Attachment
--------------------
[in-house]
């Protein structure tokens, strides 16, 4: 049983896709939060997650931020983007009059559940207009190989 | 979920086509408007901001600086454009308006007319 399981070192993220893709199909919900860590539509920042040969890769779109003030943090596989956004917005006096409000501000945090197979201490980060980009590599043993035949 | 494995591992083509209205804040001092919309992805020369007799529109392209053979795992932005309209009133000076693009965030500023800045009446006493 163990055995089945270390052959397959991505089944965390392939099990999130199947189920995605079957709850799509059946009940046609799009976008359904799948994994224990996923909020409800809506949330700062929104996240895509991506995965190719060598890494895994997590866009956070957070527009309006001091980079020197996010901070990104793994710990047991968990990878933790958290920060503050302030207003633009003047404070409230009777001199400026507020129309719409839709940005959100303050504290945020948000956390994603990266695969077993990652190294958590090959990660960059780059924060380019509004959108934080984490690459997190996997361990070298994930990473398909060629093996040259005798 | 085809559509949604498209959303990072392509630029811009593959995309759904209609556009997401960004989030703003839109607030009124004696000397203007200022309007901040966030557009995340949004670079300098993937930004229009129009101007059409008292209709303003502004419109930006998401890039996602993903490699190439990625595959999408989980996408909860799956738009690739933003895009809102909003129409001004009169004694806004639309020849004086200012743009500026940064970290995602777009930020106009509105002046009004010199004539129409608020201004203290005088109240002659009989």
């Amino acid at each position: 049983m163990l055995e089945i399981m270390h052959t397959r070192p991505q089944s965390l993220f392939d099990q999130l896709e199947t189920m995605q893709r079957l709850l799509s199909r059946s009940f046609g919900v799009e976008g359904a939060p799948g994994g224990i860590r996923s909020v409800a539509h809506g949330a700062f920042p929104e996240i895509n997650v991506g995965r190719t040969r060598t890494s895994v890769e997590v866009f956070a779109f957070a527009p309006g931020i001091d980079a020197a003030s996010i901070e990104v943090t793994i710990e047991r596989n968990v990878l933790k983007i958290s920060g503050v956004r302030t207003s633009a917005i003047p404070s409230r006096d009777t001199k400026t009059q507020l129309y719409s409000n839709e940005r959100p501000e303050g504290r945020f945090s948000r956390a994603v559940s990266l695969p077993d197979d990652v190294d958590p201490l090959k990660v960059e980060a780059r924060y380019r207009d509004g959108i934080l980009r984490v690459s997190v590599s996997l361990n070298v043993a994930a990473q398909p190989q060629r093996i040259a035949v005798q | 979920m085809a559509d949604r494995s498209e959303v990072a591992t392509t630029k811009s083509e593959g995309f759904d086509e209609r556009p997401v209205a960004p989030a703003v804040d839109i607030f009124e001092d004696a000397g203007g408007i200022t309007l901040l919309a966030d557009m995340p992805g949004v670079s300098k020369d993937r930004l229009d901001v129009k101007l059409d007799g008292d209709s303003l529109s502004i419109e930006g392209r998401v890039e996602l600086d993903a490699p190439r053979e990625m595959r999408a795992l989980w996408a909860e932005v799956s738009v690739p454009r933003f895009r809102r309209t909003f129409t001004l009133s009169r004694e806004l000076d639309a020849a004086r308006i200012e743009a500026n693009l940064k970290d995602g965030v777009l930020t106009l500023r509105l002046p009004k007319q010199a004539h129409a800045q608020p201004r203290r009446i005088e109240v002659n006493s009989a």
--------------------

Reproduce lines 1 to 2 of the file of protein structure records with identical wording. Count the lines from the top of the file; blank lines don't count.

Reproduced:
[in-house]
């Protein structure tokens, strides 16, 4: 049983896709939060997650931020983007009059559940207009190989 | 979920086509408007901001600086454009308006007319 399981070192993220893709199909919900860590539509920042040969890769779109003030943090596989956004917005006096409000501000945090197979201490980060980009590599043993035949 | 494995591992083509209205804040001092919309992805020369007799529109392209053979795992932005309209009133000076693009965030500023800045009446006493 163990055995089945270390052959397959991505089944965390392939099990999130199947189920995605079957709850799509059946009940046609799009976008359904799948994994224990996923909020409800809506949330700062929104996240895509991506995965190719060598890494895994997590866009956070957070527009309006001091980079020197996010901070990104793994710990047991968990990878933790958290920060503050302030207003633009003047404070409230009777001199400026507020129309719409839709940005959100303050504290945020948000956390994603990266695969077993990652190294958590090959990660960059780059924060380019509004959108934080984490690459997190996997361990070298994930990473398909060629093996040259005798 | 085809559509949604498209959303990072392509630029811009593959995309759904209609556009997401960004989030703003839109607030009124004696000397203007200022309007901040966030557009995340949004670079300098993937930004229009129009101007059409008292209709303003502004419109930006998401890039996602993903490699190439990625595959999408989980996408909860799956738009690739933003895009809102909003129409001004009169004694806004639309020849004086200012743009500026940064970290995602777009930020106009509105002046009004010199004539129409608020201004203290005088109240002659009989």